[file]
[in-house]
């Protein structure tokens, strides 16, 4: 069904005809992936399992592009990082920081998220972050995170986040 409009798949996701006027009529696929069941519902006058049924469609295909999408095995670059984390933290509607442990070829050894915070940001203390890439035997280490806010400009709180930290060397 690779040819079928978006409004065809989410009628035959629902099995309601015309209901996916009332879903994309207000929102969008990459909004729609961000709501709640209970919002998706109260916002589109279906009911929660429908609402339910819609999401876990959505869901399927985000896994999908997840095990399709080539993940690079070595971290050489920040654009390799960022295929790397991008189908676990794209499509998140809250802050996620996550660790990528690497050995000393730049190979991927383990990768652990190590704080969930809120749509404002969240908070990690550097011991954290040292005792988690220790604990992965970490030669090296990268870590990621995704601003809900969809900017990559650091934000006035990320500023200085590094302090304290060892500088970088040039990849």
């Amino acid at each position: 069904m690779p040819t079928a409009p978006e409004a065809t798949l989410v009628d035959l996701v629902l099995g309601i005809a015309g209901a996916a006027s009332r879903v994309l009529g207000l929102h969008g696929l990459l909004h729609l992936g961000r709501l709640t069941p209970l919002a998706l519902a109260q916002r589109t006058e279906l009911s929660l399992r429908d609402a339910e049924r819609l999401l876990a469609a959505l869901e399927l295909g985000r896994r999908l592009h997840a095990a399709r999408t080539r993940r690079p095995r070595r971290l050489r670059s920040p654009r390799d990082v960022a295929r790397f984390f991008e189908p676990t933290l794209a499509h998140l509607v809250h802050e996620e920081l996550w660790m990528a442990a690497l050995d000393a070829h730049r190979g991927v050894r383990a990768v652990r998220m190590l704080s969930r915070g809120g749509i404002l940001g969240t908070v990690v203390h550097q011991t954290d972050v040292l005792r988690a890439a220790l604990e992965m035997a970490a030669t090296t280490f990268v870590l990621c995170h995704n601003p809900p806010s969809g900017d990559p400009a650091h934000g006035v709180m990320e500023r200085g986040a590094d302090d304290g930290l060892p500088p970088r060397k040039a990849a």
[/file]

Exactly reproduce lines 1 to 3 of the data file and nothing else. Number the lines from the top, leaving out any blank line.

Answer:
[in-house]
């Protein structure tokens, strides 16, 4: 069904005809992936399992592009990082920081998220972050995170986040 409009798949996701006027009529696929069941519902006058049924469609295909999408095995670059984390933290509607442990070829050894915070940001203390890439035997280490806010400009709180930290060397 690779040819079928978006409004065809989410009628035959629902099995309601015309209901996916009332879903994309207000929102969008990459909004729609961000709501709640209970919002998706109260916002589109279906009911929660429908609402339910819609999401876990959505869901399927985000896994999908997840095990399709080539993940690079070595971290050489920040654009390799960022295929790397991008189908676990794209499509998140809250802050996620996550660790990528690497050995000393730049190979991927383990990768652990190590704080969930809120749509404002969240908070990690550097011991954290040292005792988690220790604990992965970490030669090296990268870590990621995704601003809900969809900017990559650091934000006035990320500023200085590094302090304290060892500088970088040039990849």
């Amino acid at each position: 069904m690779p040819t079928a409009p978006e409004a065809t798949l989410v009628d035959l996701v629902l099995g309601i005809a015309g209901a996916a006027s009332r879903v994309l009529g207000l929102h969008g696929l990459l909004h729609l992936g961000r709501l709640t069941p209970l919002a998706l519902a109260q916002r589109t006058e279906l009911s929660l399992r429908d609402a339910e049924r819609l999401l876990a469609a959505l869901e399927l295909g985000r896994r999908l592009h997840a095990a399709r999408t080539r993940r690079p095995r070595r971290l050489r670059s920040p654009r390799d990082v960022a295929r790397f984390f991008e189908p676990t933290l794209a499509h998140l509607v809250h802050e996620e920081l996550w660790m990528a442990a690497l050995d000393a070829h730049r190979g991927v050894r383990a990768v652990r998220m190590l704080s969930r915070g809120g749509i404002l940001g969240t908070v990690v203390h550097q011991t954290d972050v040292l005792r988690a890439a220790l604990e992965m035997a970490a030669t090296t280490f990268v870590l990621c995170h995704n601003p809900p806010s969809g900017d990559p400009a650091h934000g006035v709180m990320e500023r200085g986040a590094d302090d304290g930290l060892p500088p970088r060397k040039a990849a």